Once it’s written, encryption doesn’t respond to poorly written laws, corrupt judges, mad dictators, overzealous prosecutors, or racist cops. It is unconcerned with human failings and follows only mathematical laws. This might mean that terrible people will have the same protection, just as criminals and terrorists all use telephones, cars and other available technologies. But encryption programming is a language that can be learned by anyone. Even if every encryption standard in the world were banned or back-doored, any reasonably sophisticated criminal or terrorist organization would write their own.

Encryption is the Future of Freedom

Twenty years in, The Digital Age has personal autonomy perched on a razor’s edge. The way we treat privacy today will have repercussions in the future. An oppressive surveillance society is one possibility. But if we fully realize the potential in the tools we have to overcome centralized power, we can create a world where the vision of individual sovereignty philosophers have been developing since the days of Aristotle comes closer to reality than they had ever dreamed.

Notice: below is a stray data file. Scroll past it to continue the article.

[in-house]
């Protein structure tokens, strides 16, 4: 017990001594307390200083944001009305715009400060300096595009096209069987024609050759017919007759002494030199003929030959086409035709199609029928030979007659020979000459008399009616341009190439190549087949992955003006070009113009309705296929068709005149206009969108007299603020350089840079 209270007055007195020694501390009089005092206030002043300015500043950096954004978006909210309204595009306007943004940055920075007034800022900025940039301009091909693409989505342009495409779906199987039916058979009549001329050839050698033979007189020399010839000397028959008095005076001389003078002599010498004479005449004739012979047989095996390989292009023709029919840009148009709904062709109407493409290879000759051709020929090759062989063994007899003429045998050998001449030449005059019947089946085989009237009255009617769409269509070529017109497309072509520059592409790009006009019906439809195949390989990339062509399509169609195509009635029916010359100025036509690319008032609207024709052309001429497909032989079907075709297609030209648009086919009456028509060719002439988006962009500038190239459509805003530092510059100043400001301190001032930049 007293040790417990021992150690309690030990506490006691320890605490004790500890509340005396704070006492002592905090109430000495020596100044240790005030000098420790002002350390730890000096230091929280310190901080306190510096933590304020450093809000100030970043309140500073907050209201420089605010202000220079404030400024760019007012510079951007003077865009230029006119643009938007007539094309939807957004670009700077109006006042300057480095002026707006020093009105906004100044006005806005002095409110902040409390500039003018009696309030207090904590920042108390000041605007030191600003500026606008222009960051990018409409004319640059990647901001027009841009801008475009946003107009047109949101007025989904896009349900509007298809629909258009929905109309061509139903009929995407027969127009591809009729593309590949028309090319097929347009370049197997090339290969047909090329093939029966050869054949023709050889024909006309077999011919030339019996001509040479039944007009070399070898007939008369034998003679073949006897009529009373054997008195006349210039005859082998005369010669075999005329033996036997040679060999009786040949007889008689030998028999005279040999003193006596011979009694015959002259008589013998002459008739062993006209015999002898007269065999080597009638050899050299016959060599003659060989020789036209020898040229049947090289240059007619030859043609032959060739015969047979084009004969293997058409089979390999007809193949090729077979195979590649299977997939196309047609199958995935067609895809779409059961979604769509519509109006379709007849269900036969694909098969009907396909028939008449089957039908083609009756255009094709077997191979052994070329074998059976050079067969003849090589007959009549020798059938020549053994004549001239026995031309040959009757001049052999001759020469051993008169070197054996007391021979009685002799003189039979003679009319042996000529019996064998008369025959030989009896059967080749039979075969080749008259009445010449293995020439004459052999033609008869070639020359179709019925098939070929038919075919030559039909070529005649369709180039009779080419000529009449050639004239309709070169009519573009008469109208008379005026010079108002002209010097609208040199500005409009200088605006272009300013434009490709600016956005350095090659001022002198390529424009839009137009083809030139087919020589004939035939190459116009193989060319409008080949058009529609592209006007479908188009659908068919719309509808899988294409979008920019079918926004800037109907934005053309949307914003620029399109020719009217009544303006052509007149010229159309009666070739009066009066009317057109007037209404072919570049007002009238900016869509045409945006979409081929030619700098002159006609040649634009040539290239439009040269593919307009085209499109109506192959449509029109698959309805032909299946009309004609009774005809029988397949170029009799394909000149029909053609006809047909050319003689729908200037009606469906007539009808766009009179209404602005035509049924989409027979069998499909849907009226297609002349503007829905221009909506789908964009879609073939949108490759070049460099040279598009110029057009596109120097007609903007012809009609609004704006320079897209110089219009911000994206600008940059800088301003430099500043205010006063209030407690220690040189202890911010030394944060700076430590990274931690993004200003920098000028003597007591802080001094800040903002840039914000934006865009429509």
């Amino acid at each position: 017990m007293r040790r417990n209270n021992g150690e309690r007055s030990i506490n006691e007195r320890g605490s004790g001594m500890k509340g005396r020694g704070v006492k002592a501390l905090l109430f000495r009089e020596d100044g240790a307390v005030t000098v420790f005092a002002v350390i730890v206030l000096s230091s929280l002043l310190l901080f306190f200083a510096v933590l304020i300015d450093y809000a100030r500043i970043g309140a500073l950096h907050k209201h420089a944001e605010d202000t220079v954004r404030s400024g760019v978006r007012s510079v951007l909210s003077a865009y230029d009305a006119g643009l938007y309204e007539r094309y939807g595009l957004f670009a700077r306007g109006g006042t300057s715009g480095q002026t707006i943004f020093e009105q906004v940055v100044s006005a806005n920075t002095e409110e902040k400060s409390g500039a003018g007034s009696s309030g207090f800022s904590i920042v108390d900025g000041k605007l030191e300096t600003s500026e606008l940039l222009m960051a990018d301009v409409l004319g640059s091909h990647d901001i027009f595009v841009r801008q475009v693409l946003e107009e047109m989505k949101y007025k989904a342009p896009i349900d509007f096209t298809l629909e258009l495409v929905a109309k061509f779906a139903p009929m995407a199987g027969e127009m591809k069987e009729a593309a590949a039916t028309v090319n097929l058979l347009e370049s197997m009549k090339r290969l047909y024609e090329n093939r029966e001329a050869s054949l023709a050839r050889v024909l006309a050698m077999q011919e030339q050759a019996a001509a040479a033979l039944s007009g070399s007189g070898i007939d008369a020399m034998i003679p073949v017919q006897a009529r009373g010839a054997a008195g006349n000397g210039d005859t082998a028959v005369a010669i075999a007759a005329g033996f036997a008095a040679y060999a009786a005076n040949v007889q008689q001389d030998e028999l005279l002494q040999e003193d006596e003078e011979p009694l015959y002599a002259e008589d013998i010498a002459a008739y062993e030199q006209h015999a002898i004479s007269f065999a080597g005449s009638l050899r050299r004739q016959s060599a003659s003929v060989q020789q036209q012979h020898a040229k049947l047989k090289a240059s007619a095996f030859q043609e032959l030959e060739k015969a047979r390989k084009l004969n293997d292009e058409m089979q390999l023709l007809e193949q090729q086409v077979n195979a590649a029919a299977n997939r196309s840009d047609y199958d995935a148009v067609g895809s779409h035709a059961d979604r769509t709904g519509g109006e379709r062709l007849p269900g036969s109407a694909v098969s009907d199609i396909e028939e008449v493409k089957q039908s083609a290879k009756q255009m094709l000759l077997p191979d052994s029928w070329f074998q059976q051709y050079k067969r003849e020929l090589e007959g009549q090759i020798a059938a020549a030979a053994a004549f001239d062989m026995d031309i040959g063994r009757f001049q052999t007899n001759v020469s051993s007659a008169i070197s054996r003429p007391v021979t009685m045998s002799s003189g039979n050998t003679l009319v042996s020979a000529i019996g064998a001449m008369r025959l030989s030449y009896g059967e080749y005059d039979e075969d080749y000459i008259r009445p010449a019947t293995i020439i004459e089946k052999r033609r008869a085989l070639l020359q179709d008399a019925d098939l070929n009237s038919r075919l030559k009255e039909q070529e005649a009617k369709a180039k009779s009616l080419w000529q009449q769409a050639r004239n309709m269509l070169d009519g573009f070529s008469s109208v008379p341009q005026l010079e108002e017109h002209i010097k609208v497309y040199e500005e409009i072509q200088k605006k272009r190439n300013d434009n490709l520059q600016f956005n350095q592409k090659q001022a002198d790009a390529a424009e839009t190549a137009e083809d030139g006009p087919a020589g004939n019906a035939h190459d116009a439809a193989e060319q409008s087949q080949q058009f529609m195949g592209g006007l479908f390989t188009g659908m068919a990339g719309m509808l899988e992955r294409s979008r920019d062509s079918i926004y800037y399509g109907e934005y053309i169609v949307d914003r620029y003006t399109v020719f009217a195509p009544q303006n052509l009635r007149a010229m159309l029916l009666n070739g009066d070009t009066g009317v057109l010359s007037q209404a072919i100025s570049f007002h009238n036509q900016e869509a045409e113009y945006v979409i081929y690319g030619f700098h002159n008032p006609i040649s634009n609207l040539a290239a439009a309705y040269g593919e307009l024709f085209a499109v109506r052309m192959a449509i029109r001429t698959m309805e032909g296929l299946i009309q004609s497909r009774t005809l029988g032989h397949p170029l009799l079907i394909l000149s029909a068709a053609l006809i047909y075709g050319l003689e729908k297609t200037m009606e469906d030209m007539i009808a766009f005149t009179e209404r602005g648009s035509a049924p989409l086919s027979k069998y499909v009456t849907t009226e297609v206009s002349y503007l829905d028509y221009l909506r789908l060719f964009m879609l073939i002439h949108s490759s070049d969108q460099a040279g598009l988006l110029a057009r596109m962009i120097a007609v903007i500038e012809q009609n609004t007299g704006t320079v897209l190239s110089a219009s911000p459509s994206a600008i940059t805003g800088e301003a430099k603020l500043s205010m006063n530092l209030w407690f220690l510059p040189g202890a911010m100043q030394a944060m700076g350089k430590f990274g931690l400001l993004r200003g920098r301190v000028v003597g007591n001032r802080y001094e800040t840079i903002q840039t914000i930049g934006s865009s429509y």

Evolving technology forces a real philosophical debate about rights, and should lead us to properly re-evaluate its role in our lives. The NSA has voiced fears about large swaths of the web “going dark” due to uncrackable encryption, providing safe haven to terrorists. Their concern is reasonable. But the alternative is a world where governments expand their power with near-impunity. Most state surveillance agencies would likely consider themselves virtually unstoppable, and the near-total reach of the global surveillance apparatus could change the relationship between man and state in horrifying ways. A well-funded, technologically proficient, opaque security state can do far more damage to liberty than any terrorist.

Governments do not have a right to see every communication on the web. They are endowed with police powers by individuals, who are the only holders of rights, in order to provide for the common good, at least in theory. Natural rights, by definition, exist whether governments recognize them or not, and in some cases must be defended in ways that contradict government interests. Even if the battle against terrorism, drug cartels, hackers, spies or other criminals becomes more difficult, “going dark” remains the right of all human beings.